Total Monthly rainfall: 11.5 mm. Maximum daily rainfall: 4.5 mm (2nd May)

There was a totally inadequate rainfall during the month, resulting in low pondwater levels and very dry soils. There were only 9 days with 100% cloud cover for at least part of the day. Maximum temperature on the warmest day was 26°C on the 26th May. On the coldest day it was 11°C on the 11th May. There were 16 days when the temperature was 20°C or more. The most noticeable effects of this climate change are a large increase in the area of water lilies across the lake, and a similar increase in the number of goat willow saplings around the bank.

Nature Notes May 2020

 

This month we found 12 additional species of wildflowers in bloom, bringing our total to 38 for the year so far. On the 2nd we spotted the first yellow water-lilies out on the lake, with yellow iris following round the edge on the 5th. Ox-eye daisy flowered on the roadside verge on the 8th, together with bird’s-foot trefoil in the wildflower meadow. On the 12th we discovered lesser stitchwort and red clover in the same meadow, followed next day by sheep’s sorrel. Common vetch on the 15th was followed on the 21st by the white water-lily on the lake and foxglove in the wood.  A week later, on the 28th, tufted vetch in the wildflower meadow and marsh bedstraw beside the lake completed our sightings for the month.

Flowering shrubs also appeared during the month, including elder flowers on the 1st, dog rose on the 15th, and woodland honeysuckle on the 19th. Last to flower was holly on the 23rd.

On May 2nd, our first butterfly of the month, the small white, appeared, followed by the large white on the 9th. We found a small heath butterfly in a flower meadow on the 17th, as was the common blue on the 20th.  A small copper butterfly on the 26th was quickly followed by our first meadow brown among the grass on the 27th. Our last butterfly of the month was a large skipper on the 29th. The seven new butterfly species seen this month bring our total to 15 so far. There was also a comma caterpillar on nettle (May 26th).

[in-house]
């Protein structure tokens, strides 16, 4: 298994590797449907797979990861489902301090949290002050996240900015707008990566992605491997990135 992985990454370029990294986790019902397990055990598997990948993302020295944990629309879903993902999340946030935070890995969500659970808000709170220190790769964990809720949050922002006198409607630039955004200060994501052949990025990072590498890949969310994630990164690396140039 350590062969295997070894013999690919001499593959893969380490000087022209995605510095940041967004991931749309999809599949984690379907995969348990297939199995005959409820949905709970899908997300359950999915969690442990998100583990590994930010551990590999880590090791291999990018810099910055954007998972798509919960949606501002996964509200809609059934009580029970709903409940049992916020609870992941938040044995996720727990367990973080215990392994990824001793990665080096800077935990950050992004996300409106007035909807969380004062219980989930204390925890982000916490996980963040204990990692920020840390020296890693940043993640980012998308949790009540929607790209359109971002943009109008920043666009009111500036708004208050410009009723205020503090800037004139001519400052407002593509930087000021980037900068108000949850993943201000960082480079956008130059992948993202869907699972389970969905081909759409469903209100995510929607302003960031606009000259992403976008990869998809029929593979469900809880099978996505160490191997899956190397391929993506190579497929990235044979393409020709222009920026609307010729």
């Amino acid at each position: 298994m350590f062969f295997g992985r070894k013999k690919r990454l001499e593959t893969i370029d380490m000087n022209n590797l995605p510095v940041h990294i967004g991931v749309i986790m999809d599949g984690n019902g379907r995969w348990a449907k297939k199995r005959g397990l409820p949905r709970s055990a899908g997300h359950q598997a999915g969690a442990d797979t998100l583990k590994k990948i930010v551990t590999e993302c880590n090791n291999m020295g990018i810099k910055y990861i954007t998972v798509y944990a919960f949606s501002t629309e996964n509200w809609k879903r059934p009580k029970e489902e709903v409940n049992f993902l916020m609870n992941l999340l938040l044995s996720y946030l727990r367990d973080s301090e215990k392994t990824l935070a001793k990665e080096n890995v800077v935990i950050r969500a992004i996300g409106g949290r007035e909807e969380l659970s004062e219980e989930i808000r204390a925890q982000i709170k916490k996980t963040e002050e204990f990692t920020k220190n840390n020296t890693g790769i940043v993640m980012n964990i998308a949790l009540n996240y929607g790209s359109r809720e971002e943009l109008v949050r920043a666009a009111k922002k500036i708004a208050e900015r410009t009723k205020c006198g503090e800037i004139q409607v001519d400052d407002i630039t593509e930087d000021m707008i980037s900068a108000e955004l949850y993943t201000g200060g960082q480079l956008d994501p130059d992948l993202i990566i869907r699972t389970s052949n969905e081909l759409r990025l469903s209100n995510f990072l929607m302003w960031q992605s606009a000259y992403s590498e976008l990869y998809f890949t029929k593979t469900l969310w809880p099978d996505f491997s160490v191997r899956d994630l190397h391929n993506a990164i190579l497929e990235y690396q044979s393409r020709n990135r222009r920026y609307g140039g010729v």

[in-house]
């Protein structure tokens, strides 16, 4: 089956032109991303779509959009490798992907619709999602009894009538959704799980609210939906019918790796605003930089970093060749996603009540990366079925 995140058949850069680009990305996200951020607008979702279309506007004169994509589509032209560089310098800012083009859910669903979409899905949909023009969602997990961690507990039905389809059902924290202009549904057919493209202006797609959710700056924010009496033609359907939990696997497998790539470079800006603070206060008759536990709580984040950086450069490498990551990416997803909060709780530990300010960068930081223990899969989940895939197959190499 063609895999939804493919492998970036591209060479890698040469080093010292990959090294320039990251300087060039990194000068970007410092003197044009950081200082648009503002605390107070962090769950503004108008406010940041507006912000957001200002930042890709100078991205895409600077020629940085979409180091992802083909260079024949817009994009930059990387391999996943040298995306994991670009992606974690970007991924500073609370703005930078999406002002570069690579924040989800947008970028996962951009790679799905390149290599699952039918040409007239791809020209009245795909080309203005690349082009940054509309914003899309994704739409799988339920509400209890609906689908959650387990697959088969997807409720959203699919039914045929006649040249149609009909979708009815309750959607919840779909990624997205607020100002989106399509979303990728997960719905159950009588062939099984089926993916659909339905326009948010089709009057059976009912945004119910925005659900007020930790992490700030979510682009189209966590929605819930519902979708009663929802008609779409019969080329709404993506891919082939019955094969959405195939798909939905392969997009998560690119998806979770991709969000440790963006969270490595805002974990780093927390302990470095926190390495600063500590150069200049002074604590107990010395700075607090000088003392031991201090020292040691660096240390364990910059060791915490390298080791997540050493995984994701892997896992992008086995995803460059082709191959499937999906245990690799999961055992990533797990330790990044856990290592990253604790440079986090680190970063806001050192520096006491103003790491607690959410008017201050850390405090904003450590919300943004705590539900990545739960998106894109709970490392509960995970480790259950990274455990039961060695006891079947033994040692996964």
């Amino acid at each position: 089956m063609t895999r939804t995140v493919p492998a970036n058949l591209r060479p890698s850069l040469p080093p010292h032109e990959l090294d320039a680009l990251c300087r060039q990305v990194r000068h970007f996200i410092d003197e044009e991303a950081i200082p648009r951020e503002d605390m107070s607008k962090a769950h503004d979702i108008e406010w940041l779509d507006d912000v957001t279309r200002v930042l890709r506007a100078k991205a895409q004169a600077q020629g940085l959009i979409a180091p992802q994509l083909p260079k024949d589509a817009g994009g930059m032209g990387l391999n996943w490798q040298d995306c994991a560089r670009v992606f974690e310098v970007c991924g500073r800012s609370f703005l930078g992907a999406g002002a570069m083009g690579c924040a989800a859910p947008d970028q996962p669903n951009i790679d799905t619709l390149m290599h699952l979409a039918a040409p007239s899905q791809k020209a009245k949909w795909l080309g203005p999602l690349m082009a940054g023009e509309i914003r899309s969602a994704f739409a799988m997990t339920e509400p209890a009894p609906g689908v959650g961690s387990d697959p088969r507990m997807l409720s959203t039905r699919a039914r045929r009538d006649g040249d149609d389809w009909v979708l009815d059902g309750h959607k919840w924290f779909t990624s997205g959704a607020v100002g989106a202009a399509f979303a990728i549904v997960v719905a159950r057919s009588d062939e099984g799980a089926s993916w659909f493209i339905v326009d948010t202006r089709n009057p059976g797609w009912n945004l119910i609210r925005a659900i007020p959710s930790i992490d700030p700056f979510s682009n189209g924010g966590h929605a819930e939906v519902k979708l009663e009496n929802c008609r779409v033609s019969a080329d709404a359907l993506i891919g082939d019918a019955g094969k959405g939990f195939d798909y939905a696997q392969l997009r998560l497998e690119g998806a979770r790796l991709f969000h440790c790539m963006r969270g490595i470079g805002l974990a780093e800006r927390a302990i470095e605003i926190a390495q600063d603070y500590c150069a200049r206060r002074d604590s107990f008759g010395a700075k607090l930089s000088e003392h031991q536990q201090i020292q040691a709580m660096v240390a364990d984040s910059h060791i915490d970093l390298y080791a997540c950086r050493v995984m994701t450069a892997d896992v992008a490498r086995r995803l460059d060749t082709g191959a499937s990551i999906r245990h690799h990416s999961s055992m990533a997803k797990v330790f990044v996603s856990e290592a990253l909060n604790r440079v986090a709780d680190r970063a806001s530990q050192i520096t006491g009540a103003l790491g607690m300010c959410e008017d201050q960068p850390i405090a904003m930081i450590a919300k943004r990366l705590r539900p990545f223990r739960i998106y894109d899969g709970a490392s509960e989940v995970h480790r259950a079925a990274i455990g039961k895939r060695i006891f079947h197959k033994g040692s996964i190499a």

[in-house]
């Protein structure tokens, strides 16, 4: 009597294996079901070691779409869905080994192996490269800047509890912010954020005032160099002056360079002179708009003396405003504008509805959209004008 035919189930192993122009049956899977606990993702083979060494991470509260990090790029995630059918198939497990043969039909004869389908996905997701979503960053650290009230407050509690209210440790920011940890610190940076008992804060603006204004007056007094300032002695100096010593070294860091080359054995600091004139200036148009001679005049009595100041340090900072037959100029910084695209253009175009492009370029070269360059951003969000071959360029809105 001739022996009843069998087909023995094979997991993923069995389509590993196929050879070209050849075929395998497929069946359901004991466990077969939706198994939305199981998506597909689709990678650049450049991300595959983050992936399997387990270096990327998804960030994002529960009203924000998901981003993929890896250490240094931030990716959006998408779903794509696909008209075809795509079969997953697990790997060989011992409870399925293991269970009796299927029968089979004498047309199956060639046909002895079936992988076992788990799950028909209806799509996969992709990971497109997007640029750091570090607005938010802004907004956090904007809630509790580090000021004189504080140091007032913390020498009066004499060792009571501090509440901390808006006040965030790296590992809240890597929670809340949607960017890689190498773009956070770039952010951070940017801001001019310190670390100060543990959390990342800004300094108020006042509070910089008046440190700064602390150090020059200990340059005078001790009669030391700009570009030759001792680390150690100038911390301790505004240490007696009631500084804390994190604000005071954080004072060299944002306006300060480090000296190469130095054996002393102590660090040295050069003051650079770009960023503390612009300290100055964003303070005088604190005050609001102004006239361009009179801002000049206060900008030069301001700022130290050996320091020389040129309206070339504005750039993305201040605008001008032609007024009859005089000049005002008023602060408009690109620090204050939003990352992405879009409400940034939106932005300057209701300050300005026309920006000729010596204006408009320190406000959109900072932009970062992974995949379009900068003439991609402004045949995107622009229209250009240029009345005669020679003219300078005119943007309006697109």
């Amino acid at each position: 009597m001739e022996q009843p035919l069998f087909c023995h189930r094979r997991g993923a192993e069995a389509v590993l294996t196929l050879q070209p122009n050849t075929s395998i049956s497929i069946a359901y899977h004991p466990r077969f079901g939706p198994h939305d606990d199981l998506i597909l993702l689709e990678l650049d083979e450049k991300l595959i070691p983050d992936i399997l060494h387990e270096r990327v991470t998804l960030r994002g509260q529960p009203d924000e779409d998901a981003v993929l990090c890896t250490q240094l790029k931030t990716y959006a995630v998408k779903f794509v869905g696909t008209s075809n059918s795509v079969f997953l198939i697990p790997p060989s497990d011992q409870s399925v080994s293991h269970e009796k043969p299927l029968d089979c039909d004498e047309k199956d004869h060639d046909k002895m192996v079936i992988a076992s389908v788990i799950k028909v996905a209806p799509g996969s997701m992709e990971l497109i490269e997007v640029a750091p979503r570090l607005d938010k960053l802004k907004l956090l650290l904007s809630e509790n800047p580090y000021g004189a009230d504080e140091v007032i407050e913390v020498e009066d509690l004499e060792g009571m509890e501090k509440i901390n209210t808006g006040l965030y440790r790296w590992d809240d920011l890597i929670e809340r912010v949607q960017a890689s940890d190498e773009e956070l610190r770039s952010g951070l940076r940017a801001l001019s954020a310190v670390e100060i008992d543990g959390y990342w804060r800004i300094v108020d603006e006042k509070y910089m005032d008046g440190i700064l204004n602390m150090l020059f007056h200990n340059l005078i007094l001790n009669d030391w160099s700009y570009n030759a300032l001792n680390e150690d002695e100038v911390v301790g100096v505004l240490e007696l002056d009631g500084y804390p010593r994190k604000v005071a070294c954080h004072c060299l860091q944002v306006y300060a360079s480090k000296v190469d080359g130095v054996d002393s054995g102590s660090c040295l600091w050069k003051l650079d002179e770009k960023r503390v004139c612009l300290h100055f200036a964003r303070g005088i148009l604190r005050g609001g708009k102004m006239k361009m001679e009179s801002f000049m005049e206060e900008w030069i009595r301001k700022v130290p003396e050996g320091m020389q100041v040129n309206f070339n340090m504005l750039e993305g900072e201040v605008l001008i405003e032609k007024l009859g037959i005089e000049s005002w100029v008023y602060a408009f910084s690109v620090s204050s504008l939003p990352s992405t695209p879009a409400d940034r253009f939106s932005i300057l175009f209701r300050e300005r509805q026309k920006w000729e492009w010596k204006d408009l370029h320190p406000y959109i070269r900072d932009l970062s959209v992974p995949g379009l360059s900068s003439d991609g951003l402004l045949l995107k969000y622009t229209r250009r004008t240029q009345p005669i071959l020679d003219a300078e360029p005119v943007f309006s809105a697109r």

May produced 10 species of moth-related sightings, the first being a caterpillar of the common swift moth on the 2nd. Our old regular, the lackey moth caterpillar, turned up on waterside rushes on the 8th, and on the 17th we spotted our first burnet companion moth in a wildflower meadow. We saw a

Mother skipton moth in the same meadow on the 20th, followed closely by a Silver Y among lakeside rushes on the 21st, a Vapourer moth caterpillar on a rose bush on the 22nd, and about 30 longhorn moths in 4 small groups around hazel and hornbeam on the 24th. A rare and fortuitous sighting of a pristine Light emerald moth appeared among a patch of grass in our woodland early on the 25th, and a female Muslin moth landed in front of us on short grass in the flower meadow the next day. Last moth of the month was a blood-vein moth among lakeside rushes on May 28th. Our running total for the year so far is 15 species.

This month’s dragonfly count brings our total to 10 species. Every year Gill Brook has periodically checked our dragonfly exuviae, and this year has discovered that two azure damselflies have emerged from their exuviae without us seeing the damselflies themselves, on April 27th. On May 3rd our first white-legged damselflies emerged, followed on the 6th by a four-spotted chaser. We saw our first hairy dragonfly on the 8th, but no exuvia was found. Similarly we saw an emperor dragonfly

on May 25th and our first black-tailed skimmer and banded demoiselle on the 26th.

Although we were aware of no new migratory bird species this month, seven goslings on May 2nd, but these there was plenty of activity among the familiar bird species. The canada geese hatched were quickly whittled down to three by 5 crows attacking in unison – a tactic also adopted on the mallard chicks with the same result.

Other miscellaneous sightings during the month were as follows:

A spotted crane-fly was first seen on the 9th, three baby slow-worms were found under a reptile shelter on the 23rd, and a hedgehog on our gravel drive after dark on the 24th.